2. MAKE THE BREAD: In a large bowl using a handheld mixer or stand mixer fitted with a paddle attachment, beat the butter, yogurt, brown sugar, and granulated sugar on medium speed until creamed, about 2-3 minutes. Add the eggs, one at a time, beating well after each addition. Scrape down the sides of the bowl as needed. Add the vanilla and beat on medium speed until everything is combined, about 2 full minutes. Remove the bowl from the mixer if using a stand mixer. Set aside.
  3. In a medium bowl, whisk the flour, baking powder, baking soda, cinnamon, and salt together. Using a large spoon or rubber spatula, slowly mix the dry ingredients into the wet ingredients. Slowly stir everything together until no more flour pockets remain. The batter will be thick, but do not overmix it. Fold in the chopped apple and ⅔ cup of the pecans.
  4. Spoon into the prepared loaf pan and bake for 55-65 minutes, making sure to loosely cover the loaf with aluminum foil halfway through cooking to prevent the top from getting too brown. The loaf is done when a toothpick inserted in the center comes out clean. Allow the loaf to cool completely in the pan on a wire rack.
  5. MAKE THE GLAZE: Combine the brown sugar, butter, and heavy cream in a medium saucepan over a medium heat. Bring to a boil, stirring the mixture often. Allow to boil for 1 minute, then turn the heat down to low and allow to simmer for 1 minute. Remove from the heat and whisk in the confectioners’ sugar. Add the remaining ⅓ cup of pecans. Allow to cool for 3 minutes then spoon over bread while it is still warm. The bread stays fresh in an airtight container at room temperature for up to 5 days and in the refrigerator for up to 7. Serve warm or cold.

☺Sally Says: I love using this brown-sugar glaze on top of muffins, cakes, and even pumpkin bread. Add a dash of salt, and you’ll have a glaze that tastes just like salted caramel. The best part? This glaze can be made in advance, so once you’re ready to use it, simply warm it on the stove for 3 minutes then spoon it over the bread.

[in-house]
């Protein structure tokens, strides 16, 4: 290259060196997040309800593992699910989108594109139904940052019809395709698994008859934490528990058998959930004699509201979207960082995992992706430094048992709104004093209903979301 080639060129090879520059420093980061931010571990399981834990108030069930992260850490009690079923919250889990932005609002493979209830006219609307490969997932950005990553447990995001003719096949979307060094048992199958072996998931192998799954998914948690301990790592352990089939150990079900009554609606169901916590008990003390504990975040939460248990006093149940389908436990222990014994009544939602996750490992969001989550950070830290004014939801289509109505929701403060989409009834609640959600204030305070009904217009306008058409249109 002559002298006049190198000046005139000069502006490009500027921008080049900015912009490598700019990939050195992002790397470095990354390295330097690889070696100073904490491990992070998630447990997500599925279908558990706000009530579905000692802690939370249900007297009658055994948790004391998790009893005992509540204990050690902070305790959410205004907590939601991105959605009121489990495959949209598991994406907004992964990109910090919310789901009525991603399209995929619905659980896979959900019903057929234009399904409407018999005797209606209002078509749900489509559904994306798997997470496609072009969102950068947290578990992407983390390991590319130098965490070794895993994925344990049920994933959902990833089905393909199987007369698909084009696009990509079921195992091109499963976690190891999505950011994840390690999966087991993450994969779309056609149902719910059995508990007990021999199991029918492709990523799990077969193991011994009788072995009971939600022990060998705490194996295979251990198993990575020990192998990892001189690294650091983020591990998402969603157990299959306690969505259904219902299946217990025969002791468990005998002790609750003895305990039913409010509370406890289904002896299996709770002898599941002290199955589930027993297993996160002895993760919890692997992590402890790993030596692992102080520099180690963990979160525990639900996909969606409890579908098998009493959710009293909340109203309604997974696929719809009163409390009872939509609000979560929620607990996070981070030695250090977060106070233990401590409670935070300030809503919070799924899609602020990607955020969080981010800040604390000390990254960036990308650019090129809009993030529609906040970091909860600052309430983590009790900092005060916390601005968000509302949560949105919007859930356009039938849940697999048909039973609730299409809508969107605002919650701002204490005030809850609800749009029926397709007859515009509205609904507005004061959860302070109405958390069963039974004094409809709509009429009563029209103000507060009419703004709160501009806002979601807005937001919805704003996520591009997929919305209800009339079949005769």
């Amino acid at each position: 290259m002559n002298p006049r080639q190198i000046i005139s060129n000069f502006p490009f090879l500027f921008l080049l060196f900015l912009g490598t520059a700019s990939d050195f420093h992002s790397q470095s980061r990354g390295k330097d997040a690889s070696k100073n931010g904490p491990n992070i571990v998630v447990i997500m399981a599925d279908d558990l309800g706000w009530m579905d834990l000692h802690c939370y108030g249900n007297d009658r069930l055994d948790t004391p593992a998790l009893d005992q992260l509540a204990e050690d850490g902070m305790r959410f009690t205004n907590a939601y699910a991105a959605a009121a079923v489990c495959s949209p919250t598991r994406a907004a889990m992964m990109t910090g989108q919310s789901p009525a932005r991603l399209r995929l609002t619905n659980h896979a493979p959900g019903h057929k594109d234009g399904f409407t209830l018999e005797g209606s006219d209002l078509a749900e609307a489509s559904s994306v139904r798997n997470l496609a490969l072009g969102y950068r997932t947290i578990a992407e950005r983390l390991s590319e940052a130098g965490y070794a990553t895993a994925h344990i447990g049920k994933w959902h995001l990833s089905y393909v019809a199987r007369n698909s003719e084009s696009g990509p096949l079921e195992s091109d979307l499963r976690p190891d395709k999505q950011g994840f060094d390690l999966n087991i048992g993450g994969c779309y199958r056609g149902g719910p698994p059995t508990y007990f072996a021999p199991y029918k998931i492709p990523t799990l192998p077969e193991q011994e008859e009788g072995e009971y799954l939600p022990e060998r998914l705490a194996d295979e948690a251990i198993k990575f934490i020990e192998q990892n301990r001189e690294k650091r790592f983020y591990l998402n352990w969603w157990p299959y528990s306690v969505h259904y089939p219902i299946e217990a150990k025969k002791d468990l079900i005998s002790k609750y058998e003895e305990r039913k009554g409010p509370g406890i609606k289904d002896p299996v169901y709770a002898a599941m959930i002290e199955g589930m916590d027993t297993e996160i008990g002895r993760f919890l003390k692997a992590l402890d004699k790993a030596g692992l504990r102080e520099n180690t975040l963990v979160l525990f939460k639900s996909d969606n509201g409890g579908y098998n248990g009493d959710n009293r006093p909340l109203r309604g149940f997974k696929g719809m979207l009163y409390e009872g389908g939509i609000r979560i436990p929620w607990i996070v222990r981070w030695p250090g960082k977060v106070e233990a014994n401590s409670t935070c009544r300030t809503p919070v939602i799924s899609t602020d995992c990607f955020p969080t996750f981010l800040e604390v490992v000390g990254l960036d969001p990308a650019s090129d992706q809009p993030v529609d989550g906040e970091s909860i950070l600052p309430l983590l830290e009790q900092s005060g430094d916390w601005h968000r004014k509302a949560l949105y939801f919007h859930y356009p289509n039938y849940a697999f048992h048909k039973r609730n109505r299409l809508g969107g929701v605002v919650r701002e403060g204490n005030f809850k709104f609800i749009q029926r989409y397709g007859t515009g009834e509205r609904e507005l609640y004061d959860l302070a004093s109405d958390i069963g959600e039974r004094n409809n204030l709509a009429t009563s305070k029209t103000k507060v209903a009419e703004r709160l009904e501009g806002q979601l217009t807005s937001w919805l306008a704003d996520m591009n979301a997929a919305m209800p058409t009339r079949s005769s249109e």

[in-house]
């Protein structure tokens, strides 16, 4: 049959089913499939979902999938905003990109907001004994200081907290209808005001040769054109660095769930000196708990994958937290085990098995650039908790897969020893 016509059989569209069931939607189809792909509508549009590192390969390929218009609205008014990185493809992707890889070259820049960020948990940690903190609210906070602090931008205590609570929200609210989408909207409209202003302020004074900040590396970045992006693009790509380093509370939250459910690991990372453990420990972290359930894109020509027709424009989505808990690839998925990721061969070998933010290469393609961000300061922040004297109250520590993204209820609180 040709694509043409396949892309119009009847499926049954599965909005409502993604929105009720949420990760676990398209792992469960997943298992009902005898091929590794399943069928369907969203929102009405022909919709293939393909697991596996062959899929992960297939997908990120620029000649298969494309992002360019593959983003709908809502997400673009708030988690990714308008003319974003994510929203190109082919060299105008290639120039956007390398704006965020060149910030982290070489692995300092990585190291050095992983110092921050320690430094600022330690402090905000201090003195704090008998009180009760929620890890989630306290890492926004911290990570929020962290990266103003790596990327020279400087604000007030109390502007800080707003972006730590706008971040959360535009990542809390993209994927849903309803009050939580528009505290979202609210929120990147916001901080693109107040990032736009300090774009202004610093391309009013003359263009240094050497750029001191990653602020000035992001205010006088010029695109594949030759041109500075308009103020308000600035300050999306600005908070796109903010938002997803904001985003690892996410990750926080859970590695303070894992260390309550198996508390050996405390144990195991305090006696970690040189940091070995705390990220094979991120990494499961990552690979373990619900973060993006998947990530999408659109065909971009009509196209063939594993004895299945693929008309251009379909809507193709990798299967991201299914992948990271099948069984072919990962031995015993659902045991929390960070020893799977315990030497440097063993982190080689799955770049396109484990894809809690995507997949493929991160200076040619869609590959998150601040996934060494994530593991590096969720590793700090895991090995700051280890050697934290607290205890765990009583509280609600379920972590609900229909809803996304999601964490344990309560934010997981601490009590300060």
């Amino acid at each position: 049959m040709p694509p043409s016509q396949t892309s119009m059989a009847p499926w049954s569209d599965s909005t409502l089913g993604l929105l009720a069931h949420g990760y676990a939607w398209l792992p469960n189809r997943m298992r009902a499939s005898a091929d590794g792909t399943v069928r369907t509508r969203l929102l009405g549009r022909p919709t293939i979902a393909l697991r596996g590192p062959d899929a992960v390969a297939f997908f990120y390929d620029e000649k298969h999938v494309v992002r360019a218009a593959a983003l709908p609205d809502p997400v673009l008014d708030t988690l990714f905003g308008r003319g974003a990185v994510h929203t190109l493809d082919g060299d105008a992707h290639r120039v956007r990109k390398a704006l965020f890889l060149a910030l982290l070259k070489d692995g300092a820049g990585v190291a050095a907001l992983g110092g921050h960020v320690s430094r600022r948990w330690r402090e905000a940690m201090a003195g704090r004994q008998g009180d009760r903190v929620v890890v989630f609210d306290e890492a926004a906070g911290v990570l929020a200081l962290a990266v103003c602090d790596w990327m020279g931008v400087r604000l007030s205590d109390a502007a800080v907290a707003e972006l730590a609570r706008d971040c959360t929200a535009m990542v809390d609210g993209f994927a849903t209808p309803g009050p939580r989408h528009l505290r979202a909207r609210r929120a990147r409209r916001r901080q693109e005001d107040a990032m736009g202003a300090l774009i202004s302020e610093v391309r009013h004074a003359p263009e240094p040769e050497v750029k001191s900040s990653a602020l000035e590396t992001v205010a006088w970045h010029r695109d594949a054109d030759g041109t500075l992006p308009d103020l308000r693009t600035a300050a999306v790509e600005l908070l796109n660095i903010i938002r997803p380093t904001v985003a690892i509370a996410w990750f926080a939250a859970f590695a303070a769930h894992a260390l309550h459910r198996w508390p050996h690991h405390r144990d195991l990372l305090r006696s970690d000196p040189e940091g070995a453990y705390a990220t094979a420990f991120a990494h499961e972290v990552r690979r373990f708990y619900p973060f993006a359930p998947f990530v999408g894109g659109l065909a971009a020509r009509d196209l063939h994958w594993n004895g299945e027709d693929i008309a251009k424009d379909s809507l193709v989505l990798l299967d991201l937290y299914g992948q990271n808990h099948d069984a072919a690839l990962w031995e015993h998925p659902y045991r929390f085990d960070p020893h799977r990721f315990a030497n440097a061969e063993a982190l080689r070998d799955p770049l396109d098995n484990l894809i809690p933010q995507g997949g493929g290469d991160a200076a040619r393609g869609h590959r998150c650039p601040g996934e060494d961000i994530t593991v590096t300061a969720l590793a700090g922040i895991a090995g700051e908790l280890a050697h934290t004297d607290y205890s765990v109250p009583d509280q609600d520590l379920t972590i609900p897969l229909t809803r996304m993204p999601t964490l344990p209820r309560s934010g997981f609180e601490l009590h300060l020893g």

Copyright © 2014 Sally McKenney

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TGIF Treat–Apple Tarts

What a nice change–this morning, at work, we’ll be celebrating two birthdays instead of saying good-bye to anyone. I’m contributing these puff pastry apple tarts with apricot jam. They look almost like they’re curled up on a fluffy comforter. Let the yawning begin. We’ll all be ready for a nap before noon!


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Cuteness Alert!

It’s the first day of spring. I couldn’t help myself.

baby bunny

baby chick

baby goat


calf and cow


baby birds in nest

Make this morning’s breakfast a healthy, happy one–things are looking up!

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Bs for Breakfast

No, that headline is not an abbreviation of a bad word! This morning, I’m celebrating my favorite letter in the alphabet.


To music lovers, the three Bs may be Bach, Beethoven, and Brahms. To me, the three Bs are blueberries, butter, and buttermilk, key ingredients in Lauren Chattman’s recipe for Best Blueberry Muffins (read on for the recipe).


I used whole-wheat flour and that’s butter, not honey, but I slapped that on before I re-read the post! Either way, these muffins will satisfy.

Spread with organic honey from busy bees, these muffins are pure bliss. 

Read the rest of this entry »

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Happy St. Patrick’s Day

I work on another blog for work with some very talented crafters, bakers, and artists which I think you all would enjoy. Today’s post is a St. Patrick’s Day one, so please visit HowtoPickleASweater.com. Enjoy!

Wheaten Soda Bread from Noel McMeel's IRISH PANTRY (Running Press, 2013)

Wheaten Soda Bread from Noel McMeel’s IRISH PANTRY (Running Press, 2013)

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Girl Scout Cookies for Breakfast!

For someone who doesn’t have a sweet tooth, why do I get so excited when my Girl Scout cookies arrive? They’re my madeleines, one bite and my childhood is there again for me in all its happy, busy, suburban, 1960s, Technicolor glory.

Weston, Connecticut

Brownies in Weston, Connecticut

I’m in the second row, third from the left, looking rather somber. That’s my neighbor and friend Sally Rogers (in whose living room I learned to do the pony) next to me. I’m actually connected today to Dale Coykendall (top row, upper right) via LinkedIn. Amazing how the Internet brings old friends together.


Back to breakfast: I got my delivery of Samoas and Do-si-dos yesterday and thought, “Yes! Throwback Thursday Yogurt Parfait!” Vanilla yogurt, fruit from my freezer (strawberries, blueberries, and peaches), and cookie crumbs on top.